Packed with goals and loaded with drama, these are the gripping Premier League matches we’ll always remember:
The dominant team for most of the season, City’s form had hit the brakes in spring. By the final day they needed to win to guarantee their first title since 1968, but things weren’t going to plan.
After taking the lead through Zabaleta, City hit the buffers when Djibril Cisse punished a mistake by Lescott. And then despite going down to ten men QPR made it 1-2 with a Jamie Mackie header.
City were still behind come injury time. Some fans were even leaving the ground in tears, but after a series of free kicks and corners Dzeko levelled the score in the first minute of injury time.
And then just two minutes later came the moment no City fan will ever forget. Aguero latched onto a Balotelli pass, tiptoed round the defender and scored at the near post and sent the Etihad into pandemonium.
Arsenal’s Invincibles were always a team that played on the front foot. When they came up against a Spurs team rejuvenated by new manager Martin Jol, fireworks ensued.
In an ordinary first half, Naybet opened the scoring and Henry equalised after trapping a long-pass and side-footing past Robinson.
Then Lauren scored a penalty and Vieira seized on slack Spurs defending to make it 1-3. A supreme reverse pass by 17-year-old Fàbregas set Ljungberg up for the fourth. Spurs clawed two back to pull them one goal behind.
Then late on Pirès put the result beyond doubt with neat footwork from a tight angle. A final consolation goal by Freddie Kanouté rounded off a crazy game near the end of Arsenal’s unbeaten run.
This was the comeback to end all comebacks. In this pulsating match Newcastle pegged Arsenal back from a four goal half-time lead.
Arsenal had gone one-nil up inside a minute through Walcott. Then Djourou and two goals from van Persie made it 0-4 after just 26 minutes.
As Newcastle midfielder Joey Barton said afterwards, the home team was just trying to avoid a cricket score, and Toon fans had already gone home.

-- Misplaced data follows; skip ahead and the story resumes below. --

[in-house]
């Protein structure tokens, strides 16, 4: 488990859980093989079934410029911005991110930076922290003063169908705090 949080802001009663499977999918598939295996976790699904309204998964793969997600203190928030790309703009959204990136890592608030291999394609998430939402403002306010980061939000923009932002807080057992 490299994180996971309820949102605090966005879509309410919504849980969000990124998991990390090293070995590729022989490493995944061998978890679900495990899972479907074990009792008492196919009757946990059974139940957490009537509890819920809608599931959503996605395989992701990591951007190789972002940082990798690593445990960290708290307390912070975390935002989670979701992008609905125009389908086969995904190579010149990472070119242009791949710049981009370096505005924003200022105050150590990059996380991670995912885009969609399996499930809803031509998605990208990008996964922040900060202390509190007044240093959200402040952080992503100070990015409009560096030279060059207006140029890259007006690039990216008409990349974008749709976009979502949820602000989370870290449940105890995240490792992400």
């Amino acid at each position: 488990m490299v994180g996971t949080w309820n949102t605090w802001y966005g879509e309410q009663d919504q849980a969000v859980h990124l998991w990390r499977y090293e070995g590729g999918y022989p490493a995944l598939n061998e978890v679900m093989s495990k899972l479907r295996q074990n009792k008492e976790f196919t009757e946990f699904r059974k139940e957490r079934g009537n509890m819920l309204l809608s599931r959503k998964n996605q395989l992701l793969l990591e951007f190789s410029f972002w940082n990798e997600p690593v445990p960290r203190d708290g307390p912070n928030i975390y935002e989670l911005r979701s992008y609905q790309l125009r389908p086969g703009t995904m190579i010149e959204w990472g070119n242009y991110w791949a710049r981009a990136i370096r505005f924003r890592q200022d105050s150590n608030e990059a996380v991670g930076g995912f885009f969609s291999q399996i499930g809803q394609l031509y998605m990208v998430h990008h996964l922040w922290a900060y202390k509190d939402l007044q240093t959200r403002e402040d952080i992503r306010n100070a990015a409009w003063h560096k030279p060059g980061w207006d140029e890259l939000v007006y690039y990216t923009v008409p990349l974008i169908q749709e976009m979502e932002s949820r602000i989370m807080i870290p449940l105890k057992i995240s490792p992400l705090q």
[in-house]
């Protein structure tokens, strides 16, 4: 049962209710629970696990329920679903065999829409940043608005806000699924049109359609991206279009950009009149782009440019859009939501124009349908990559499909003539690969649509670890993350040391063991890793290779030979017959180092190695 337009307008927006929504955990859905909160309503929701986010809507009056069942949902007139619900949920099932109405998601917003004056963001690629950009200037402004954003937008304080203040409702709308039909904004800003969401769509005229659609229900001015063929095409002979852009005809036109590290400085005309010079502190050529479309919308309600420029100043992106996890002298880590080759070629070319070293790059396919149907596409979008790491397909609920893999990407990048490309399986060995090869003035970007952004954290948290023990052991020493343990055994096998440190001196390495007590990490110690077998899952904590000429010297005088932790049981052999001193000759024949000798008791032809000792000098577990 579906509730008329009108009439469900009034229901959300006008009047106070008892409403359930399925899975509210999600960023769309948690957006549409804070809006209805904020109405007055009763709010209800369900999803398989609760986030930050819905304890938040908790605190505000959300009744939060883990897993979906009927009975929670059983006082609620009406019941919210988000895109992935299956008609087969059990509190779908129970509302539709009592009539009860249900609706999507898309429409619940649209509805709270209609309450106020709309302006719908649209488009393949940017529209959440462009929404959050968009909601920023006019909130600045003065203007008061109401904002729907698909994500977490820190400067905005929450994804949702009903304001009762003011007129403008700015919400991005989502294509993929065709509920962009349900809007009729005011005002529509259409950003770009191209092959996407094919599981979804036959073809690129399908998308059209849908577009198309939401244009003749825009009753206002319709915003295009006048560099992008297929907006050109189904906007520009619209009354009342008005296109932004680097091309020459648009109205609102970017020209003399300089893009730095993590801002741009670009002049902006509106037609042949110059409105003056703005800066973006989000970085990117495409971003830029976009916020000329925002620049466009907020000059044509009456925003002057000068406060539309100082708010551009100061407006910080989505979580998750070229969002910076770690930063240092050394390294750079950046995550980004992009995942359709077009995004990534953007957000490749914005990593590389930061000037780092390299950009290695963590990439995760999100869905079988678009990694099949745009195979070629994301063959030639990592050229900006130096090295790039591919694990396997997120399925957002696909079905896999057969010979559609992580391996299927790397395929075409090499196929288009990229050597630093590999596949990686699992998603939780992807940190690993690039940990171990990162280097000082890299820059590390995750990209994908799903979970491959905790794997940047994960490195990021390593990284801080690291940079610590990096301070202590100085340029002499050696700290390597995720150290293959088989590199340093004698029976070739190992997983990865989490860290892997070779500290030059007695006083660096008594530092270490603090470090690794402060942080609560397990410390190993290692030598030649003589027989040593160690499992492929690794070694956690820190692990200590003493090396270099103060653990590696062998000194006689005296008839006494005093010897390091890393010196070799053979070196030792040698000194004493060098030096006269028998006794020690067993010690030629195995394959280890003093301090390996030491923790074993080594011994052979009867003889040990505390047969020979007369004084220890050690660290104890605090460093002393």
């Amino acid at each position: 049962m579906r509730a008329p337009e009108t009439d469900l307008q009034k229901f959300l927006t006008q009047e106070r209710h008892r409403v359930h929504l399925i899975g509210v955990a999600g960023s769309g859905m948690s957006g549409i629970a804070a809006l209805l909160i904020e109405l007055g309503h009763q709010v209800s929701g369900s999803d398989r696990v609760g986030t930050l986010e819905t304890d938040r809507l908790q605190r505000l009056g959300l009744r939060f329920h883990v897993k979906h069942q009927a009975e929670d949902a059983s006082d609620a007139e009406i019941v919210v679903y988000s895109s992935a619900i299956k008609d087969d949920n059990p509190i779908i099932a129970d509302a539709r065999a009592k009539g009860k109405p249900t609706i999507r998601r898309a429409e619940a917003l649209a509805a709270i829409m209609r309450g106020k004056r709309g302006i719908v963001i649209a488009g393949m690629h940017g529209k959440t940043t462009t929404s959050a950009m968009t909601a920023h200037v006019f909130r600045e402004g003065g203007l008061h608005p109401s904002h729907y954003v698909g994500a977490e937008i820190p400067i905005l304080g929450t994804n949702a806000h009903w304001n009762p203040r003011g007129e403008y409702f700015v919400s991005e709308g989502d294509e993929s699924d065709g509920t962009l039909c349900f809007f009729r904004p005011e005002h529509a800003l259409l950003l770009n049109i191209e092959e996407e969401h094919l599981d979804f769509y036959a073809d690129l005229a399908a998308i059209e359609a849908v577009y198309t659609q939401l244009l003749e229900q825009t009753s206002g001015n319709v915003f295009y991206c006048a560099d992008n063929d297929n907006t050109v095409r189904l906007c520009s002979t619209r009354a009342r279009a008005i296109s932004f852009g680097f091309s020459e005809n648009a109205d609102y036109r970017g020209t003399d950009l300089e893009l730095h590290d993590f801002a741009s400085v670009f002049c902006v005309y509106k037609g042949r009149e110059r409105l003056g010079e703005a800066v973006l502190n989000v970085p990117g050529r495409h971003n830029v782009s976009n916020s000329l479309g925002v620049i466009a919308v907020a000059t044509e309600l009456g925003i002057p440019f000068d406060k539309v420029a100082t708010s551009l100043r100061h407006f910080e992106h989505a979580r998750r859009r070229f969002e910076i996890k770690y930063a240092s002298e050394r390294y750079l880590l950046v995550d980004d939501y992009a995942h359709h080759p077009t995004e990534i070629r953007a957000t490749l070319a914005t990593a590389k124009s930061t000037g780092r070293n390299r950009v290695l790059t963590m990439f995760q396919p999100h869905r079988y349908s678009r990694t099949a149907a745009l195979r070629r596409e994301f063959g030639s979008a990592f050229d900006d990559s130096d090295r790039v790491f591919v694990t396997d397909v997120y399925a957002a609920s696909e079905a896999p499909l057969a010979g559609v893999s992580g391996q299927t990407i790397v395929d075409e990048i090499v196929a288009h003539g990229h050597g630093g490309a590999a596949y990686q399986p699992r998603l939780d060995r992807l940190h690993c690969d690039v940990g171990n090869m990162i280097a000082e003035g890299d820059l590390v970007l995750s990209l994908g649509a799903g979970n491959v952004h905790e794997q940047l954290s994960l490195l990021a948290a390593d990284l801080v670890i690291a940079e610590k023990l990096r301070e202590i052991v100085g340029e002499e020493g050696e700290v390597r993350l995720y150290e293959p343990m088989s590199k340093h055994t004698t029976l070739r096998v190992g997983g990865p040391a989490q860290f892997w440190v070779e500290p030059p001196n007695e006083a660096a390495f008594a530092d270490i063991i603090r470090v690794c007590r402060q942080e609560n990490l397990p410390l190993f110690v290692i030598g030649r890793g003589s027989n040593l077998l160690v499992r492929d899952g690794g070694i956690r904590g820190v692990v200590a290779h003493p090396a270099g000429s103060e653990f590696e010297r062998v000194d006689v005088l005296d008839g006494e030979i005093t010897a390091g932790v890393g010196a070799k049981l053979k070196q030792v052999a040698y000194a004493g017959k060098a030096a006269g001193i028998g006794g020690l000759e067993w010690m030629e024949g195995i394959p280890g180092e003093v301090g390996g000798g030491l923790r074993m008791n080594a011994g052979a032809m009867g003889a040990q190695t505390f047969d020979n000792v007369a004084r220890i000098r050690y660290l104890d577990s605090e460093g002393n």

But just after the break Arsenal started to wobble. Djourou got injured and was replaced by the hapless Squillaci, and then Diaby overreacted to a challenge by Joey Barton to get himself sent off.
If that gave the home team hope, Arsenal defender Laurent Koscielny gave the Magpies even more reason to be optimistic when he felled Leon Best in the area and Barton scored the penalty.
Best then got another, and Barton scored again from the spot when Koscielny conceded another penalty when he fouled Mike Williamson.
But by now time was running out, and Newcastle would need something extraordinary to rescue a point. The man who conjured this moment of magic was none other than Cheick Tioté who blasted a 25-yard volley into the corner to level the game.
No Premier League team had ever rescued a four-goal deficit. It would also be the result that ended Arsenal’s title hopes.
City had been in United’s shadows for decades, but after big investment were starting to threaten their derby rivals. In a seven goal nail-biter, United put their rivals in their place with a dramatic late goal by Michael Owen.
The teams were neck-and neck throughout. Great composure from Rooney put United in the lead early on, and then Gareth Barry guided the ball home from the edge of the box after Tevez had seized on a mistake by Ben Foster.
After the break Fletcher powered in a header from close range, just before Craig Bellamy fired a scorcher into the top corner from the angle of the area.
By now United were completely on top and capitalised on their superiority with another header by Fletcher. But even though his team was looking ragged, Bellamy popped up again to equalise with another fine solo goal.
The allotted injury time was already up when Ryan Giggs looked up from 40 yards out to see Michael Owen in space. The substitute controlled a laser-guided pass to curl past Shay Given at the very last gasp.
In one of the all-time great Premier League matches, Liverpool dented high-flying Newcastle’s title hopes in a thriller at Anfield.
Fowler opened the scoring with a header from a Collymore cross. Newcastle then went up the other end and equalised when Les Ferdinand smashed Asprilla’s cut back home after great work by the Colombian.
The two teams swapped goals again: First David Ginola latched onto a fine pass by Ferdinand to loft the ball over David James, and Fowler arrived late to drill his second into the bottom corner.
By now the two teams were slugging it out toe-to-toe. Newcastle landed the next blow when Asprilla clipped a finish over the on-rushing James with half an hour left on the clock.
From then on Stan Collymore took over. He diverted Jason McAteer’s deep cross home from a few yards to make it 3-3.
And then at the death came the goal that sealed it: Liverpool drove forward and the play got cluttered inside the Newcastle area. Barnes looked up to see Collymore in space, and the forward advanced from the left, powering a left-footed strike past the despairing Srnicek.
Have we forgotten a more obscure great match? Could it be a Wigan’s last-day win at The Boleyn Ground to seal their survival and send West Ham down, or how about Newcastle’s shock 5-0 demolition of Manchester United in 1996?
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